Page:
Where does the ability to communicate seismically originate?

Life timeline:

Young elephants are precocious: they can stand within a few hours of birth and feed themselves with grass through their trunks within a month.

Though calves are nursed and nurtured for an extremely long time compared to other mammals, after a few months, the calves begin to wander away from their mothers during the daytime. As they age and travel a great distance from their parent, their method of communication becomes more developed in order to locate the parent. Vijayakumarau Nair, researcher of Asian elephant ontogeny in Bandilur India, observed that calves first vocalize with loud bellows and later learn to communicate seismically after some years. Asian elephants are known to bang their trunks to the ground in the following contexts (O’Connell-Rodwell, Hart and Arnason, 2001):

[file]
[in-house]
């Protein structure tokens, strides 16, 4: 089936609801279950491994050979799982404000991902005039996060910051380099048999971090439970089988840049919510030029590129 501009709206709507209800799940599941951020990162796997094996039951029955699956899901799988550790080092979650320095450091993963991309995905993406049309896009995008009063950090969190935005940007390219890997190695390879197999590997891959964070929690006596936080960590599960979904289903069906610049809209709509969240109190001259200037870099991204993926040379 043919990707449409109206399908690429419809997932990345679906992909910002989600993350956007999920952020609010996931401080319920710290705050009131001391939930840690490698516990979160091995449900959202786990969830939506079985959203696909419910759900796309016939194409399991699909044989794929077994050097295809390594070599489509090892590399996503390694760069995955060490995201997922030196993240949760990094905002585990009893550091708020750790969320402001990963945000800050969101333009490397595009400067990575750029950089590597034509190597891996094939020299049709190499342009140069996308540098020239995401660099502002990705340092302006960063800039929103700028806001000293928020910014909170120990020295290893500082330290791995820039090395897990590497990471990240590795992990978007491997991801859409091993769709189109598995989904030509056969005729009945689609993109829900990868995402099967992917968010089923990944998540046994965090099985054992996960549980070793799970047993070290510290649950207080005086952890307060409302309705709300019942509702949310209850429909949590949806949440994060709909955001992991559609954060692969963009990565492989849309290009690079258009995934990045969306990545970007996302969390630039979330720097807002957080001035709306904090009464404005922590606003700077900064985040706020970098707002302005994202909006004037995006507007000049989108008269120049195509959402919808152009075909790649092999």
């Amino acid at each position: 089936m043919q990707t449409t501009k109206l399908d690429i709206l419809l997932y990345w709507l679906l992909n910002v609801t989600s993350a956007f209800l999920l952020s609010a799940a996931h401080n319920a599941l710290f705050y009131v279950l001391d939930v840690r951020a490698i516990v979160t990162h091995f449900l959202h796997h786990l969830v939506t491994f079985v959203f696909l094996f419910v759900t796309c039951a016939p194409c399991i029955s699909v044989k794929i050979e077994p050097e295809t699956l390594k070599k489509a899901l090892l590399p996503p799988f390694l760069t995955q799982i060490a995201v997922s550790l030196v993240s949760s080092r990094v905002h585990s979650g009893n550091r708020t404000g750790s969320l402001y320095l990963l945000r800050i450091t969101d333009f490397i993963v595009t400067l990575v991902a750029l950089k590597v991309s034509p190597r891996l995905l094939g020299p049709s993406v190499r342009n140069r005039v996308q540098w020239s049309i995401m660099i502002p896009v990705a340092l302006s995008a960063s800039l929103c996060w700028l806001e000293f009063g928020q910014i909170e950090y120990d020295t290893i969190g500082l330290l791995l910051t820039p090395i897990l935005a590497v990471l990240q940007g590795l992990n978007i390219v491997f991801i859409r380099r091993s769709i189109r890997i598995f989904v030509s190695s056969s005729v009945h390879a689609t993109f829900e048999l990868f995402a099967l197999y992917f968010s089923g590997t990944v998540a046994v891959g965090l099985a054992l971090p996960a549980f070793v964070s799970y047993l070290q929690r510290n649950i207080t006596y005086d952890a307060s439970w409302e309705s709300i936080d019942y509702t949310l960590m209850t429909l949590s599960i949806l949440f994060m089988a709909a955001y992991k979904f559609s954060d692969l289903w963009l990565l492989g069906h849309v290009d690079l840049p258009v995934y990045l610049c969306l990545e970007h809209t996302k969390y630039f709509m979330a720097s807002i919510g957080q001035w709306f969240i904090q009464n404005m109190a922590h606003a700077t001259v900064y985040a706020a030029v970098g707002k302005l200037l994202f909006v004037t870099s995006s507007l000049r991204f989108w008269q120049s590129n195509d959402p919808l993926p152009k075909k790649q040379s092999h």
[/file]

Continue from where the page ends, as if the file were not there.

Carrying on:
• After the birth of a calf (females)
  • When a musth bull joins the heard
  • In threatening an intruder
  • Assessment of stability of certain pathways


Fig1. The mean hourly rate of interactions of various age groupings of elephants (males and females) observed in Kenya. (R. Sukuma)

The figure shows that the majority of calls are done by the mother signaling to her young; as elephants age they become more independent, signaling less when not during mating season. However, the rate of calling depends also on the presense of a threat, atmospheric conditions, and other environmental factors.

Researcher R. Sukuma hypothesized that the elephant’s ability to communicate seismically is not surprising because small animals (ex. bats) perceive higher frequencies than human range, and in contrast the large elephants perceive and send lower frequency signals.